Young-hwan Byun successfully completed his Ph.D. at the GC in the fall of 2015, majoring in Comparative Politics with a minor in Public Policy. He is currently a postdoctoral fellow at the Swedish Institute for Social Research, Stockholm University.
André Guzzi: Congratulations on passing your dissertation defense last month! What are the next steps of your career?
Young-hwan Byun: Right after defending my dissertation I moved to Sweden. I received a two-year postdoctoral research position at the Swedish Institute for Social Research at Stockholm University.
AG: What is your dissertation about?
YB: My dissertation research is about an understudied yet increasingly widespread type of income inequality—middle class decline or income polarization. Whereas prevailing economic theories attribute the decline of the middle class to common developments in industrialized democracies such as globalization or technological change, I found significant national variation. I explain why the middle class has declined in some countries but grown in others since the 1980s, and I argue it is contingent on the type of right party that is dominant in the country.
AG: What were the most challenging aspects of completing your dissertation, and how did you overcome them?
YB: To me, the most challenging part was to get funding for the last year, the sixth year of my study. But thanks to the support from the department, especially from Alyson Cole, I was able to get a WAC fellowship, which allowed me to finish the dissertation. Academically, the most challenging moment was when I received really harsh feedback from Gøsta Esping-Andersen, one of the most famous scholars of welfare state studies. This came just a few months before my defense and I could not sleep for several nights until I crafted solid answers to his critiques. But that experience helped me build confidence in my work.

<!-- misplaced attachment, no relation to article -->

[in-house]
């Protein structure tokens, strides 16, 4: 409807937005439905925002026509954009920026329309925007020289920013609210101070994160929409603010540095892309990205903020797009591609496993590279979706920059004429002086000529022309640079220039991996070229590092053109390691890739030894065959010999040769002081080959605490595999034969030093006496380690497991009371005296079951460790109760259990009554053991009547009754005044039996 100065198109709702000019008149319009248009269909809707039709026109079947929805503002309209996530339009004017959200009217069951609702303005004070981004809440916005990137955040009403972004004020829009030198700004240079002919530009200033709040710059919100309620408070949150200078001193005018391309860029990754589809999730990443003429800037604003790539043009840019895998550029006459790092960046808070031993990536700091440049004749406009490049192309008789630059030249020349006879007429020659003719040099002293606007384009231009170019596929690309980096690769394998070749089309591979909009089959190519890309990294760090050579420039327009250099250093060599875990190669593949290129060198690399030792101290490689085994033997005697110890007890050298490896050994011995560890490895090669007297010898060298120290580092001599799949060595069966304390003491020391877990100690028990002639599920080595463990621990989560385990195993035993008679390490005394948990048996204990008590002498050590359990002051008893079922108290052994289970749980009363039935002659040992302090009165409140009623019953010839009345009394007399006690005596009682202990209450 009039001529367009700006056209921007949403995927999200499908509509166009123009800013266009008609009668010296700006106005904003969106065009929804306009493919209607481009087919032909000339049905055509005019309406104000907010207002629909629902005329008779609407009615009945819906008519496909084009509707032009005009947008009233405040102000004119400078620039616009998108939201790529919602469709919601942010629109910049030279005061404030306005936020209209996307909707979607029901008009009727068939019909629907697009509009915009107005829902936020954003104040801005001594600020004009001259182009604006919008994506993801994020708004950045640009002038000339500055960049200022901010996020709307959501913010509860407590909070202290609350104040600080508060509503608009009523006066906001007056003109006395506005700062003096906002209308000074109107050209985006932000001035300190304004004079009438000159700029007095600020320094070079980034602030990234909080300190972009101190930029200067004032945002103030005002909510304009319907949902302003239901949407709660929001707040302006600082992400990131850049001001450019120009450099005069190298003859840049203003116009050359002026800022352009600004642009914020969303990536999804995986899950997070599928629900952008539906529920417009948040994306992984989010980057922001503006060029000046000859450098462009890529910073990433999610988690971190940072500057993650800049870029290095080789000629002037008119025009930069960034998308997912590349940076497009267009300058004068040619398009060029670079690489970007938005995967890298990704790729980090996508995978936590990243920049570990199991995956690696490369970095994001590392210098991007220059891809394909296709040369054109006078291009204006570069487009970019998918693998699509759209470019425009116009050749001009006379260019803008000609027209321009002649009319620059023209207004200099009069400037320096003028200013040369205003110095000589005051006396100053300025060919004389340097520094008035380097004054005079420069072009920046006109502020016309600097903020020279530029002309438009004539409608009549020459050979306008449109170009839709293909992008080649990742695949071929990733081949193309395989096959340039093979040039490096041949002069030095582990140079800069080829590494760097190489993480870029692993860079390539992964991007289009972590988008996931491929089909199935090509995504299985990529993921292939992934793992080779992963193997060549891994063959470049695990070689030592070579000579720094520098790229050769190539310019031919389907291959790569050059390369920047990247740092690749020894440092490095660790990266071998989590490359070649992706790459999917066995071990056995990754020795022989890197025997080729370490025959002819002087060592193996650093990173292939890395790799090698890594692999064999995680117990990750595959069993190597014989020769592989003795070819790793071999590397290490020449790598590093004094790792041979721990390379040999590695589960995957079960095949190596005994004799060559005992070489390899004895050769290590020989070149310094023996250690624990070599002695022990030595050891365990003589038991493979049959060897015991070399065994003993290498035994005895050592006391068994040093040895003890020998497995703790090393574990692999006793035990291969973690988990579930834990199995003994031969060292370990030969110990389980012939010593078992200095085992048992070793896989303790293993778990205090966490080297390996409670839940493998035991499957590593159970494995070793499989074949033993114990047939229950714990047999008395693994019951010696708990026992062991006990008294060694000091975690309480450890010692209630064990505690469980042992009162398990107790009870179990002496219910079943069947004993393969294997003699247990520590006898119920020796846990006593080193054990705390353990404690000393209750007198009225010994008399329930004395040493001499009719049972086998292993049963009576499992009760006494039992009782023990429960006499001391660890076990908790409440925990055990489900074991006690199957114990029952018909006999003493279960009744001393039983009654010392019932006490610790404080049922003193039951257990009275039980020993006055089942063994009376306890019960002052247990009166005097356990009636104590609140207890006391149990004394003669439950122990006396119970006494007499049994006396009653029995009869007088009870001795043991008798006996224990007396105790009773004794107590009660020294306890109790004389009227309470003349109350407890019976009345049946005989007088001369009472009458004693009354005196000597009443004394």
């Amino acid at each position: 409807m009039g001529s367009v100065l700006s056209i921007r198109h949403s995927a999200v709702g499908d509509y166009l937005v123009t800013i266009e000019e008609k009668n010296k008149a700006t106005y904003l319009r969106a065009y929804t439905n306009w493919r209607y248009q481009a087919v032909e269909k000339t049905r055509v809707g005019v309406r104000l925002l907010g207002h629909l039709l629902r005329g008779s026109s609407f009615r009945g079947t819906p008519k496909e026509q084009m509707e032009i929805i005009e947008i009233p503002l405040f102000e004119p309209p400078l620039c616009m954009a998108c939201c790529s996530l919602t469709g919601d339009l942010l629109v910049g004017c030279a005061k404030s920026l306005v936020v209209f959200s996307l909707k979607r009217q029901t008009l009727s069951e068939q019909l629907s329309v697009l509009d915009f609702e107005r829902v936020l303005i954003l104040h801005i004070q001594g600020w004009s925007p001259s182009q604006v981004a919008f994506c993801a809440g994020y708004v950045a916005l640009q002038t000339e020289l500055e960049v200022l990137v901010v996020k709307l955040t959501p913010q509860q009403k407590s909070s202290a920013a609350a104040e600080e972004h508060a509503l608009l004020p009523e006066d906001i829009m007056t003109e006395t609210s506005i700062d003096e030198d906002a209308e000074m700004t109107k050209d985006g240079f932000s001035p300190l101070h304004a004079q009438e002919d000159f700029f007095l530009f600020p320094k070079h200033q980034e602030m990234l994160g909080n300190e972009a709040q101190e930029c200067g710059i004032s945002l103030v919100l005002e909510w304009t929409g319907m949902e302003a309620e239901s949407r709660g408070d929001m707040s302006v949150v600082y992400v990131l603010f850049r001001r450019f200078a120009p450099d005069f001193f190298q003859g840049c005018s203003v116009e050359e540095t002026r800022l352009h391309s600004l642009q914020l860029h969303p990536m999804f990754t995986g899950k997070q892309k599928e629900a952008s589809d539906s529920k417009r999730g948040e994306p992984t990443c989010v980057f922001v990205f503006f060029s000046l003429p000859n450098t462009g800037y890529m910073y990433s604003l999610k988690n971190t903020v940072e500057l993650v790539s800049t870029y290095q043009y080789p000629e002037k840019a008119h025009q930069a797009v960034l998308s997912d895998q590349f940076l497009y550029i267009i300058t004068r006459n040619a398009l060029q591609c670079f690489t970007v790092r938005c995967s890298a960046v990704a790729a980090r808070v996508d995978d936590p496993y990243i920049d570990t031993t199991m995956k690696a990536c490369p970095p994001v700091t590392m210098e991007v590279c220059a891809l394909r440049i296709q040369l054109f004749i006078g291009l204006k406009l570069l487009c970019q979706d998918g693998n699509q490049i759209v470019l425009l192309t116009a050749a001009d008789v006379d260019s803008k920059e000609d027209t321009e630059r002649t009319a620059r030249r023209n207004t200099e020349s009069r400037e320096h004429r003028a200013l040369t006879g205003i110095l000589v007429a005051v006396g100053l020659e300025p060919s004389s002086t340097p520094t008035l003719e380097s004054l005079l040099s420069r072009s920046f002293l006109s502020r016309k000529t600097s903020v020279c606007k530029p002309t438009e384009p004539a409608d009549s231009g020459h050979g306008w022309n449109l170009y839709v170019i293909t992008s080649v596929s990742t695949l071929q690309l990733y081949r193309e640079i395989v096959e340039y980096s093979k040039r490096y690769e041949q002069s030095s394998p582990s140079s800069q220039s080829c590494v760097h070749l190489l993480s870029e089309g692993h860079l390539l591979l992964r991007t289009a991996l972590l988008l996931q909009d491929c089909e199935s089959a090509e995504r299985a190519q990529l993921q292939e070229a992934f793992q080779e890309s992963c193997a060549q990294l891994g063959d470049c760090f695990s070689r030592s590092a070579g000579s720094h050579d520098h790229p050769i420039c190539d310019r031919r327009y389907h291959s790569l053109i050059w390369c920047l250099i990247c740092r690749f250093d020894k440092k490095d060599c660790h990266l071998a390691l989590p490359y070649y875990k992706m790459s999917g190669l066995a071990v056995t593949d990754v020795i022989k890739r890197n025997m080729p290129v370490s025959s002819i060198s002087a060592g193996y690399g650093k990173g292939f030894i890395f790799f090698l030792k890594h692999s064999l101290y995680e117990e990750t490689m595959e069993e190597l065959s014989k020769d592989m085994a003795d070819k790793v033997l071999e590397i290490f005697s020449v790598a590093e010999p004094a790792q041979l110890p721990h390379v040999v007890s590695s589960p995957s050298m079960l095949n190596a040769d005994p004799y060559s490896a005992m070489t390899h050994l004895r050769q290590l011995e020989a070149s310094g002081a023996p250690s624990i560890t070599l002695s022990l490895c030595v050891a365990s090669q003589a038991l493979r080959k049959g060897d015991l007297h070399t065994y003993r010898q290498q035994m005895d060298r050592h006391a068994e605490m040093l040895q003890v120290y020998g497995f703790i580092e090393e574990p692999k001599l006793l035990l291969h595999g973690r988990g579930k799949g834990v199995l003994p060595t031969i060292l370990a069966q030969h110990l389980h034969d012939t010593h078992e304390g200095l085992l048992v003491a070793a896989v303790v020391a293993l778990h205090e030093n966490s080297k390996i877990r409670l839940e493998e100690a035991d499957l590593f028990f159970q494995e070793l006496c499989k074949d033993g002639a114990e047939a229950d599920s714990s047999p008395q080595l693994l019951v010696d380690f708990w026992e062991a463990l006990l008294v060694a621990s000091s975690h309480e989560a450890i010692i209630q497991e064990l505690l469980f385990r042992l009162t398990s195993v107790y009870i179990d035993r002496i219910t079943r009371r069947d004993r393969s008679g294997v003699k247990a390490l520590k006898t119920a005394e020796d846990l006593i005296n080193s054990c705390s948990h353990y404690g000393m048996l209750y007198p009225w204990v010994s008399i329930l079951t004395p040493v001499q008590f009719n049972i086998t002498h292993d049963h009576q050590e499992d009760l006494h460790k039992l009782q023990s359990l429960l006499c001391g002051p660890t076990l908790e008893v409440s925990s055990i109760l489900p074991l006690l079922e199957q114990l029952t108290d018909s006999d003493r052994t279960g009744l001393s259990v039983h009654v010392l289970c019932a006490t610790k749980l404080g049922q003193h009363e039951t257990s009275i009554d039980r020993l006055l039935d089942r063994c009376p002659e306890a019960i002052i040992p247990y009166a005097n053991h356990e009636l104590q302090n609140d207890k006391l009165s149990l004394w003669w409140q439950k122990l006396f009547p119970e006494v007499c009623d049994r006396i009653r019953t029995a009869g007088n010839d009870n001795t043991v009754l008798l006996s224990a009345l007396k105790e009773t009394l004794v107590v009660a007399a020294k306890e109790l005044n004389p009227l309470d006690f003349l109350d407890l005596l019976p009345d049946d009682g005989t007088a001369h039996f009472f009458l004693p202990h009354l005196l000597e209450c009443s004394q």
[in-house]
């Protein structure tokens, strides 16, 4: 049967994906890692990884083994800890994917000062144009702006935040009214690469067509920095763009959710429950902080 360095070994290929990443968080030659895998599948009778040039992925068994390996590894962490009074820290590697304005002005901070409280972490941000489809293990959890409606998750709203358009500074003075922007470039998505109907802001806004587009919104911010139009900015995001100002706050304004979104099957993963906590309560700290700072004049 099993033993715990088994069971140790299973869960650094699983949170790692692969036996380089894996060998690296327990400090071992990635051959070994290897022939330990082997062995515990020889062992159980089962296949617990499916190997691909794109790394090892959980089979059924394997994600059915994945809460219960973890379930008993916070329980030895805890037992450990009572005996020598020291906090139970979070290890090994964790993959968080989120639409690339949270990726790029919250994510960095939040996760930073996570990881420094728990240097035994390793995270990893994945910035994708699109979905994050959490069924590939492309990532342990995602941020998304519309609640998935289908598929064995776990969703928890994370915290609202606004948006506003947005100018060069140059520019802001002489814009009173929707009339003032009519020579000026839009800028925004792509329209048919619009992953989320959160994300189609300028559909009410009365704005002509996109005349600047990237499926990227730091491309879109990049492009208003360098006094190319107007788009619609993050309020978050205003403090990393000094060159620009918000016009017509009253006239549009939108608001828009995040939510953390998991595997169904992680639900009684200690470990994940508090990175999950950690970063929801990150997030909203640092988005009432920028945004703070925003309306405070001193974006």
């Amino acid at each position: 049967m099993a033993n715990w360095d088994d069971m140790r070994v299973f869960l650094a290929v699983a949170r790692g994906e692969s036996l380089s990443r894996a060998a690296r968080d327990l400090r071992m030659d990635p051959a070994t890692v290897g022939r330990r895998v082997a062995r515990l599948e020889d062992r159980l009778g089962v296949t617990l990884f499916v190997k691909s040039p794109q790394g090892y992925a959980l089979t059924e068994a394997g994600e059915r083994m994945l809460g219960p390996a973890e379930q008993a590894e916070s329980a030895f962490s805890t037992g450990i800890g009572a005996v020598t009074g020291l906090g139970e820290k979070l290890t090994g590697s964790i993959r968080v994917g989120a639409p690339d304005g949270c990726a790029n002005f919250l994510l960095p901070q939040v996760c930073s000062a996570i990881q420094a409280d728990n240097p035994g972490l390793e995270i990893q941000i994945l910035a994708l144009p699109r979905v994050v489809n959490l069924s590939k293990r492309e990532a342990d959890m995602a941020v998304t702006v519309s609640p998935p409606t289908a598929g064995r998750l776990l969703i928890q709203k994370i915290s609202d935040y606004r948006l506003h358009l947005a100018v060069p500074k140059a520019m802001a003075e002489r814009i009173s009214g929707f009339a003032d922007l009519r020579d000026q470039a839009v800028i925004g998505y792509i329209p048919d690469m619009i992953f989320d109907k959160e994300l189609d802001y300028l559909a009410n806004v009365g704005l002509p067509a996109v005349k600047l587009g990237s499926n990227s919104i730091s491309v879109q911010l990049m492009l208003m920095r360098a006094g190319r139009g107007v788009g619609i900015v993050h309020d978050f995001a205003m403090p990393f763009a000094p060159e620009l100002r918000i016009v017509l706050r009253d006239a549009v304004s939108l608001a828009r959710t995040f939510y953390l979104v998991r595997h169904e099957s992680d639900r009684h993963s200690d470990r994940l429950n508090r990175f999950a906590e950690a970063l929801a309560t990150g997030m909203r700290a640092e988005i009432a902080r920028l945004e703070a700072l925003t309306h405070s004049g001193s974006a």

AG: What was the most valuable experience you had during your years at the GC?
YB: My greatest experience at the GC was getting to know and study with the most amazing friends and colleagues. Being an international student from South Korea, the department provided all the support that I needed. One of the best things I have ever done was to form a comparative politics study group with my classmates in my first semester. Thanks to the amazing effort of my friends, especially Mike Miller, the group continued and supported me through the entire process of conducting research and writing the dissertation.